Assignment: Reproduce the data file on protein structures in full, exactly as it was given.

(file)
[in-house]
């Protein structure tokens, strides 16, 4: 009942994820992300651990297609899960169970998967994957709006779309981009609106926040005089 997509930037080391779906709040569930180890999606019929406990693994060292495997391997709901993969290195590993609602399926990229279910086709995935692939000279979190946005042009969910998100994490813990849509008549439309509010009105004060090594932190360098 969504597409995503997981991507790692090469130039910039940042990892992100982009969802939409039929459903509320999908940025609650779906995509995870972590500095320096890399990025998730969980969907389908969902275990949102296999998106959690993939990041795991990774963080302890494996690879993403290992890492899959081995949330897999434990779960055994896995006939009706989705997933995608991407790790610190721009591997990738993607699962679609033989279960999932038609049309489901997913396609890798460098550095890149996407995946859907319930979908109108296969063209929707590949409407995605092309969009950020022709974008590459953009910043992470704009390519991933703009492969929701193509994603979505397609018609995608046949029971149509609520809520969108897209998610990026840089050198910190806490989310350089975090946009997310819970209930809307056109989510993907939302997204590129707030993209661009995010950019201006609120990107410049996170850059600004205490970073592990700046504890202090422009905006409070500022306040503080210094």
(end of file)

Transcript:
[in-house]
């Protein structure tokens, strides 16, 4: 009942994820992300651990297609899960169970998967994957709006779309981009609106926040005089 997509930037080391779906709040569930180890999606019929406990693994060292495997391997709901993969290195590993609602399926990229279910086709995935692939000279979190946005042009969910998100994490813990849509008549439309509010009105004060090594932190360098 969504597409995503997981991507790692090469130039910039940042990892992100982009969802939409039929459903509320999908940025609650779906995509995870972590500095320096890399990025998730969980969907389908969902275990949102296999998106959690993939990041795991990774963080302890494996690879993403290992890492899959081995949330897999434990779960055994896995006939009706989705997933995608991407790790610190721009591997990738993607699962679609033989279960999932038609049309489901997913396609890798460098550095890149996407995946859907319930979908109108296969063209929707590949409407995605092309969009950020022709974008590459953009910043992470704009390519991933703009492969929701193509994603979505397609018609995608046949029971149509609520809520969108897209998610990026840089050198910190806490989310350089975090946009997310819970209930809307056109989510993907939302997204590129707030993209661009995010950019201006609120990107410049996170850059600004205490970073592990700046504890202090422009905006409070500022306040503080210094």